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Most parents, sooner or later, go through this upsetting and challenging experience: you learn that your child did something unkind, mean or even cruel.
When my sons were small, still in the single-digit ages, a friend told me that he had seen the older one “terrorize” the younger one. You know how it goes: the older boy threatens the younger one something like this—“if you don’t give me that toy, I’ll hit you.”
Sadly, this kind of behavior can sometimes seem common and even universal in children. Threatening physical pain or harm; forcing smaller children to do the bidding of older, larger ones; doing something mean to get your way or gain some advantage—all of these bullying patterns of behavior challenge parents to stop the meanness and turn the child’s actions toward kindness instead.
They also raise a fundamental psychological and spiritual issue: are children naturally mean, or naturally kind? Does humanity have an innately evil disposition?
Kids, as we all know, can be amazingly sweet and thoughtful. We’ve all seen children who behave in ways that exemplify kindness. On the other hand, cruelty and meanness do sometimes seem natural to children.
The Baha’i teachings account for both of those extremes in this unique way:
In the innate nature of things there is no evil—all is good. This applies even to certain apparently blameworthy attributes and dispositions which seem inherent in some people, but which in reality are not reprehensible. For example, you can see in a nursing child, from the beginning of its life, the signs of greed, of anger, and of ill temper; and so it might be argued that good and evil are innate in the reality of man, and that this is contrary to the pure goodness of the innate nature and of creation. The answer is that greed, which is to demand ever more, is a praiseworthy quality provided that it is displayed under the right circumstances. Thus, should a person show greed in acquiring science and knowledge, or in the exercise of compassion, high-mindedness, and justice, this would be most praiseworthy. And should he direct his anger and wrath against the bloodthirsty tyrants who are like ferocious beasts, this too would be most praiseworthy. But should he display these qualities under other conditions, this would be deserving of blame.
It follows therefore that in existence and creation there is no evil at all, but when man’s innate qualities are used in an unlawful way, they become blameworthy. – Abdu’l-Baha, Some Answered Questions, newly revised edition, pp. 248-249.
This approach to child psychology and spirituality—that no child’s inherent traits are evil, bad or wrong, but that each child needs spiritual guidance to apply and use those traits properly—puts much of the responsibility for the rearing and education of children on the parents:
For the inner reality of man is a demarcation line between the shadow and the light, a place where the two seas meet; it is the lowest point on the arc of descent, and therefore is it capable of gaining all the grades above. With education it can achieve all excellence; devoid of education it will stay on, at the lowest point of imperfection.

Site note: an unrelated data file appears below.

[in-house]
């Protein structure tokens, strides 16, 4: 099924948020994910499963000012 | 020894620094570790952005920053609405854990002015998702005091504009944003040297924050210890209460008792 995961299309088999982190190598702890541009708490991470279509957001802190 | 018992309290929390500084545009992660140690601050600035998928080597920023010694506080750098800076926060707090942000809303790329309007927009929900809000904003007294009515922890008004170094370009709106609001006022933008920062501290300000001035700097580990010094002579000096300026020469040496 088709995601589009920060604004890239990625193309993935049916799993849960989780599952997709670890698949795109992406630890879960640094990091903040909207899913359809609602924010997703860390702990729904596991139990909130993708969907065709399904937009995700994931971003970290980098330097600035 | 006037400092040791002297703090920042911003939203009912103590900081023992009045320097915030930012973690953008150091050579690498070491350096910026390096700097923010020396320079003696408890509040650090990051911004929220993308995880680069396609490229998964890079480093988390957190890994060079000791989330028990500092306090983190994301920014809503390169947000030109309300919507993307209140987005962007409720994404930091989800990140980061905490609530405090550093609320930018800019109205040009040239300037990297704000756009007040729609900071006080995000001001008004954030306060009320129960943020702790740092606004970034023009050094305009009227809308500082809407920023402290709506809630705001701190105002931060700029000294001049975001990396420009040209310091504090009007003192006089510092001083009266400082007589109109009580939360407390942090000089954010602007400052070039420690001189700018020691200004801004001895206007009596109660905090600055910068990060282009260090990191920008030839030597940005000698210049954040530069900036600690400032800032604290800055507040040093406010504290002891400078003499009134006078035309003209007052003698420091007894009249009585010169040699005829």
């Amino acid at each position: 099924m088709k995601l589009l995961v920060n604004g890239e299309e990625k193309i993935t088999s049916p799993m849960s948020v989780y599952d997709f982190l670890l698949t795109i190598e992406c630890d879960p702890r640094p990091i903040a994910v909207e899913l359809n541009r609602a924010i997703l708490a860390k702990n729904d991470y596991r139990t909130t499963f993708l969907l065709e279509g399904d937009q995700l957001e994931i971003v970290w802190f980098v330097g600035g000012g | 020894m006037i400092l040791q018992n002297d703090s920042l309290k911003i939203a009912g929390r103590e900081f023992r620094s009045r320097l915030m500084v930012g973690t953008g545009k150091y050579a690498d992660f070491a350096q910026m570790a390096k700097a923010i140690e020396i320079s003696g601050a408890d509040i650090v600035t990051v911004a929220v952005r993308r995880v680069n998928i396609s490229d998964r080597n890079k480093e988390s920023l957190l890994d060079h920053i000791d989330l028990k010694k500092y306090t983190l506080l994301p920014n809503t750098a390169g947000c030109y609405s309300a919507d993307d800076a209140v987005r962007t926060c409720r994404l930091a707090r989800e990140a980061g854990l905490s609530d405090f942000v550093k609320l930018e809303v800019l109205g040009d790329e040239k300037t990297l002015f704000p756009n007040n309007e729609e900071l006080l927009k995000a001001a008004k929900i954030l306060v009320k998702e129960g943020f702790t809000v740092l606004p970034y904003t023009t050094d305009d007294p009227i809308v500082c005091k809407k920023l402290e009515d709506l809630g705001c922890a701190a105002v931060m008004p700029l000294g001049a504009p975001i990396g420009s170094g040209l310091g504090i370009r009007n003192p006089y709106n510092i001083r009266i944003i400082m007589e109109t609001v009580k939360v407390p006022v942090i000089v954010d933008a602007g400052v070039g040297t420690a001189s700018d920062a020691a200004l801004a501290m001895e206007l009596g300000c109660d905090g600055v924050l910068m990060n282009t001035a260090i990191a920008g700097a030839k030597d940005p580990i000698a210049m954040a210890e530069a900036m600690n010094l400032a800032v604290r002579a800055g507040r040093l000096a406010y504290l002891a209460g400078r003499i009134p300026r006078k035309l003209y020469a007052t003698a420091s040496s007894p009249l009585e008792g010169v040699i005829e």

Every child is potentially the light of the world – and at the same time its triple darkness; wherefore must the question of education be accounted as of primary importance. From his infancy, the child must be nursed at the breast of God’s love, and nurtured in the embrace of His knowledge, that he may radiate light, grow in spirituality, be filled with wisdom and learning, and take on the characteristics of the angelic host. – Selections from the Writings of Abdu’l-Baha, pp. 129-31.
The Baha’i teachings say that the root cause of all wrongdoing is ignorance, which gives parents an enormous responsibility—they must not only eradicate ignorance by educating their children intellectually, but spiritually as well. Parents who bear children bring a sacred trust into the world. They not only have a responsibility to morally and spiritually educate the child—their parental responsibility ultimately extends outward to everyone that child interacts with during the course of his or her life:
Training in morals and good conduct is far more important than book learning. A child that is cleanly, agreeable, of good character, well-behaved – even though he be ignorant – is preferable to a child that is rude, unwashed, ill-natured, and yet becoming deeply versed in all the sciences and arts. The reason for this is that the child who conducts himself well, even though he be ignorant, is of benefit to others, while an ill-natured, ill-behaved child is corrupted and harmful to others, even though he be learned. If, however, the child be trained to be both learned and good, the result is light upon light. – Ibid., p. 135.
What’s the best way, then, to train your children in “morals and good conduct?” How can we, as parents, ensure that our children develop good characters? In the next essay in this series, let’s examine those questions and see if we can find some answers.
Next: Good Character Must Be Taught